Just when a GMO ban for the city appeared to be favored by officials, a good ol’ one-two switch took place when they suddenly expressed opposition. In fact, their abrupt change of heart came a mere three days before LA lawmakers were slated to vote on a proposal to ban genetically modified crops in the city, a decision which — coincidentally — also occurred when top City Hall lobbyists were hired to prevent it from going into effect.
Late in 2014, 15 LA council members were on board with the ban (there was only one opposing vote), soaring through the necessary steps that put it that much closer to gaining its final determining vote. That all came to a halt when the lobbyists were hired; when voting time came once again, suddenly three of the five council committee members expressed dissatisfaction, taking a strong stance against the GMO ban. They are adamant that lobbying had nothing to do with their flip-flop decision, saying that, instead, it was a closer examination of more information and identification of possible problems with the ban that led to their opposition.(1)
Lobbyists say GMO ban founded on “wrong science”
Councilman Gil Cedillo cited issues with the ban such as cost and enforcement, to which another councilman, Tom LaBonge responded in bobble-head-nodding agreement. Furthermore, there’s the action of George Kieffer, an established LA attorney associated with the Biotechnology Industry Organization who is also a City Hall lobbyist. He’s said to have delivered information to council offices in an attempt to prove that the suggested GMO ban was founded on the “wrong science.” Kieffer was supported by other lobbyists, John Ek and Howard Sunkin. Councilman Cedillo maintains that neither he nor his staff engaged in conversation with these individuals, expressing that their shift in thoughts had nothing to do with their influence.(1) Continue reading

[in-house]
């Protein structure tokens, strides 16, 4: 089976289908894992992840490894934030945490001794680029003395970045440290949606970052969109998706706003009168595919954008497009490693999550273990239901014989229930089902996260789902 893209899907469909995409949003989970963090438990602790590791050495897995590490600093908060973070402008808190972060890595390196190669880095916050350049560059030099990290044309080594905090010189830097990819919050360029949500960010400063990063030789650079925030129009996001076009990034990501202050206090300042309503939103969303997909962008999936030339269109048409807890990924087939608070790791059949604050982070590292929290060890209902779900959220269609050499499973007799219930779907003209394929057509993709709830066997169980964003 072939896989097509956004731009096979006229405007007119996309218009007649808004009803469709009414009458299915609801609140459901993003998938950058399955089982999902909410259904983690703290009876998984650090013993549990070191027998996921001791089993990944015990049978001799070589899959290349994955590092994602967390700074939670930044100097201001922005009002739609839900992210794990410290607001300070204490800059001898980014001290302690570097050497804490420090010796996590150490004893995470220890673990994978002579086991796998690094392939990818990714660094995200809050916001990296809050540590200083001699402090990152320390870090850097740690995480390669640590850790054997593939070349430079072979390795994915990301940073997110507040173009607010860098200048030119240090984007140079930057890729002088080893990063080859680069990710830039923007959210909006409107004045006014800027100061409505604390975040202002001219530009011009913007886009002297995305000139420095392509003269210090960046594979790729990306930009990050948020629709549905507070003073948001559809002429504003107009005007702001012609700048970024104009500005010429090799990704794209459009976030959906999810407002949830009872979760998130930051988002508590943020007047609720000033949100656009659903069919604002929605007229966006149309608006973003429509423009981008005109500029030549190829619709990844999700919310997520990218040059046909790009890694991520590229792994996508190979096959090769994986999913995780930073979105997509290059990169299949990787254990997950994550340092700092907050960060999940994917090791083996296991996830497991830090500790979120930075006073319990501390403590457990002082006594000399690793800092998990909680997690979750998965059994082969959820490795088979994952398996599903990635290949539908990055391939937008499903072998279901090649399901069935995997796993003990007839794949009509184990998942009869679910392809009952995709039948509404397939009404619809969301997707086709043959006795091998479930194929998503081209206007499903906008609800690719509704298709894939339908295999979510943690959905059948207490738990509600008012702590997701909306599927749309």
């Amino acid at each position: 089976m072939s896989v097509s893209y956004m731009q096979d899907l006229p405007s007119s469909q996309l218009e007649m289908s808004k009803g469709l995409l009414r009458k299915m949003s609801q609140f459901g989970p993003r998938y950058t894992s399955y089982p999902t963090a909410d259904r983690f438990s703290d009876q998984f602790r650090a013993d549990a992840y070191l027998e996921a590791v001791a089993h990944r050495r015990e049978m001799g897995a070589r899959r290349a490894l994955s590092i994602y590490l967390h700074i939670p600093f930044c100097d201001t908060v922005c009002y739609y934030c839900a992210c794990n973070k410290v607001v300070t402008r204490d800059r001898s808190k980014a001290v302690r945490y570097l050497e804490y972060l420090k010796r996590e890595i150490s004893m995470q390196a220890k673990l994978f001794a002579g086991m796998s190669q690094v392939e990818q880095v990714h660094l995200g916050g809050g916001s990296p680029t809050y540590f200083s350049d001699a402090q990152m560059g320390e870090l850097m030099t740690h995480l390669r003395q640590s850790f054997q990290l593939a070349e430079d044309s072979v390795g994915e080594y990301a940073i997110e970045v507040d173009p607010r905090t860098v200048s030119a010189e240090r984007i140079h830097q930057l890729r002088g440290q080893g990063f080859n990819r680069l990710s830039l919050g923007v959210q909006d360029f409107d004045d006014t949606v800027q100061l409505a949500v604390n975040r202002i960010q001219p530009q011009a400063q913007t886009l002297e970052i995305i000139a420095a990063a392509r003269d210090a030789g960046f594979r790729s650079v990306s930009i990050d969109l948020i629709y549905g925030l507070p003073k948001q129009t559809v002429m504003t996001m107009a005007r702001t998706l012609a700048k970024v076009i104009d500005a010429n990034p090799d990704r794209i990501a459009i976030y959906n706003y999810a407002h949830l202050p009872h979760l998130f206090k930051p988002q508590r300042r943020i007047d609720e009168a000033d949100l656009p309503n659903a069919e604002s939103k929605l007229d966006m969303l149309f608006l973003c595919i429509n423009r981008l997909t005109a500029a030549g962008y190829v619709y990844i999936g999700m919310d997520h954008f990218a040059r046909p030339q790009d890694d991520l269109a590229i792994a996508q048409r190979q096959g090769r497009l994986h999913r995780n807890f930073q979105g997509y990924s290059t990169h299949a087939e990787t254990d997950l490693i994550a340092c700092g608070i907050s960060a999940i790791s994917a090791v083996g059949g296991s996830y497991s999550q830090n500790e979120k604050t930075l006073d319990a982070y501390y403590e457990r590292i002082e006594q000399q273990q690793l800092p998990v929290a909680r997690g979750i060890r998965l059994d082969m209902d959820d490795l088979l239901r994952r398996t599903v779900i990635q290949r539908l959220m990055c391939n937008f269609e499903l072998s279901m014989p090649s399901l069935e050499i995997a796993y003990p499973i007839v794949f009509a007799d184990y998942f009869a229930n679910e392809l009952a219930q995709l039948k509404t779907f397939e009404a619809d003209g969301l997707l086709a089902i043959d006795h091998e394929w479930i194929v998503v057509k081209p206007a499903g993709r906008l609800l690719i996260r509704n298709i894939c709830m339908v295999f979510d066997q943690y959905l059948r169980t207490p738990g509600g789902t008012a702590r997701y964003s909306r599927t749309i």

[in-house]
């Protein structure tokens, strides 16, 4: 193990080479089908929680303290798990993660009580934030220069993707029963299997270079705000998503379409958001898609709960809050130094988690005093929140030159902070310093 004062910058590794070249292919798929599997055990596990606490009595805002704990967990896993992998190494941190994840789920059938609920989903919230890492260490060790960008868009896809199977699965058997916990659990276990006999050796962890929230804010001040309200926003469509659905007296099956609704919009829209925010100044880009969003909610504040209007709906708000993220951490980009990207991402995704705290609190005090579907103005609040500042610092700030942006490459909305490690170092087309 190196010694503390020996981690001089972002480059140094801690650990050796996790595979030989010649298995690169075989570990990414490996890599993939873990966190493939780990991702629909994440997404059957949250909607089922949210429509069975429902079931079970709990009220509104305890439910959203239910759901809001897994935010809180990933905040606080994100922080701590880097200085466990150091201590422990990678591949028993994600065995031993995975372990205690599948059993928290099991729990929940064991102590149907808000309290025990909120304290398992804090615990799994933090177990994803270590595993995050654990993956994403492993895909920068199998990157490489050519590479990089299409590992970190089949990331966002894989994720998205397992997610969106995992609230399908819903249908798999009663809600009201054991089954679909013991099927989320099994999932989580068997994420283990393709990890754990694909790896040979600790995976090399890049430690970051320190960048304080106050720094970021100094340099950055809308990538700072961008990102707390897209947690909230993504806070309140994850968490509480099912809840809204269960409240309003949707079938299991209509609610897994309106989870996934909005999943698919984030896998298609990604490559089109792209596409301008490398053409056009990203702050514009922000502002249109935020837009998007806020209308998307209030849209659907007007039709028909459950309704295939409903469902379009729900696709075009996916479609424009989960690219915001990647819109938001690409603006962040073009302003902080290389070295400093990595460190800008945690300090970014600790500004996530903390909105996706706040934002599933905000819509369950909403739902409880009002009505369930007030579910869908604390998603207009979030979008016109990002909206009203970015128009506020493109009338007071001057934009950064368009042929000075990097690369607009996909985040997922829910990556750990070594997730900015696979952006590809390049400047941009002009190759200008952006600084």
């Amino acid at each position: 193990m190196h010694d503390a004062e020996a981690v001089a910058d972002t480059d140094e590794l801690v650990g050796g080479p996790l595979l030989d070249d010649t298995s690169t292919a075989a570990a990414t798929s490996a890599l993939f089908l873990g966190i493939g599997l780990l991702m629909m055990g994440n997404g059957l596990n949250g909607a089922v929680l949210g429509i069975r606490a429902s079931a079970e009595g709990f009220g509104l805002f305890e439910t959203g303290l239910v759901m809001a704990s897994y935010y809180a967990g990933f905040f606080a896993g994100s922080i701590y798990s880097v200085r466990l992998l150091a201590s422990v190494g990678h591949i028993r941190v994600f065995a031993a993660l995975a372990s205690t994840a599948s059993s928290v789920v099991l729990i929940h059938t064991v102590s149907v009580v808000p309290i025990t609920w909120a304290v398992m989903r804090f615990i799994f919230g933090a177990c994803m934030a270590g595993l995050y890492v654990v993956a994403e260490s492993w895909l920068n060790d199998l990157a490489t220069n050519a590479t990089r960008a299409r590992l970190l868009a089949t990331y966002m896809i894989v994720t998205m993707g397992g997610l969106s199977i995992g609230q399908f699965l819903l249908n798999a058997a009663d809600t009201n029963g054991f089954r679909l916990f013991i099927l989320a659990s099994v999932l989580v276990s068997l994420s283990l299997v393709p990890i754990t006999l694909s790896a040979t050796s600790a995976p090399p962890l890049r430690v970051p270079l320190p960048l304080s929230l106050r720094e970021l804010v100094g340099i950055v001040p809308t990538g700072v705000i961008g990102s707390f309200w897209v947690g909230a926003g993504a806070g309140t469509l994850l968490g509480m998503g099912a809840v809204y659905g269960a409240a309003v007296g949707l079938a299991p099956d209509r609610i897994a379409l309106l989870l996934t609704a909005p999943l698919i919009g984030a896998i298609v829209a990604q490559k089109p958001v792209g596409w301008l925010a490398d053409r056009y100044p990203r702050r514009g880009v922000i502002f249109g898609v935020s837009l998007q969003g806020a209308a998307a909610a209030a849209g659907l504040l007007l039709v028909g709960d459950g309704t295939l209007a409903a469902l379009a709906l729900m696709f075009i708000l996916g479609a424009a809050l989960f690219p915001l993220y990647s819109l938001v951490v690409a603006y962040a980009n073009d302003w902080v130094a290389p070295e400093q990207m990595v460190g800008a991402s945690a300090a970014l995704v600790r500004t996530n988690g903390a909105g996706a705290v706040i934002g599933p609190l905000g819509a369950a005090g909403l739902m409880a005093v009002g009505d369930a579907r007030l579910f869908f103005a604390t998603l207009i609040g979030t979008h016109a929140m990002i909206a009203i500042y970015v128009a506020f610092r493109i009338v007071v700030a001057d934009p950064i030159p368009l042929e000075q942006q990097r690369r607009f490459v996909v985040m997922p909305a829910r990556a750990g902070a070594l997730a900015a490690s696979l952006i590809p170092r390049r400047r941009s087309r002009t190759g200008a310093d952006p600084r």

Last year, Pennsylvania Department of Agriculture officials sent ‘a friendly letter’ to a seed bank/seed exchange group in Mechanicsburg, telling them they need to test every variety of seed with extremely impractical and pointless tests to ensure that they are up to standards with regulations.
‘Agri-Terrorism’ was cited by officials as a reason why such regulations should be enforced on something as natural as the right to exchange and possess seeds.
There are laws in every state regulating the possession and exchange of seeds. The actual enforcement of these laws is spotty, because a lot of law is actually too complex most often to even decode, and just about any crazy thing that was once written in law can be enforced if law enforcement wants to. Also, who wants to enforce laws regulating and stifling such a productive, natural right?
“There’s almost no danger,” said John Torgrimson, the executive director of the Seed Savers Exchange. “This is not a risk to agriculture in any state. This is not a risk to our food supply.”
Pennsylvania is not alone in this fight. Regulators in Nebraska are also looking at local seed banks. Continue reading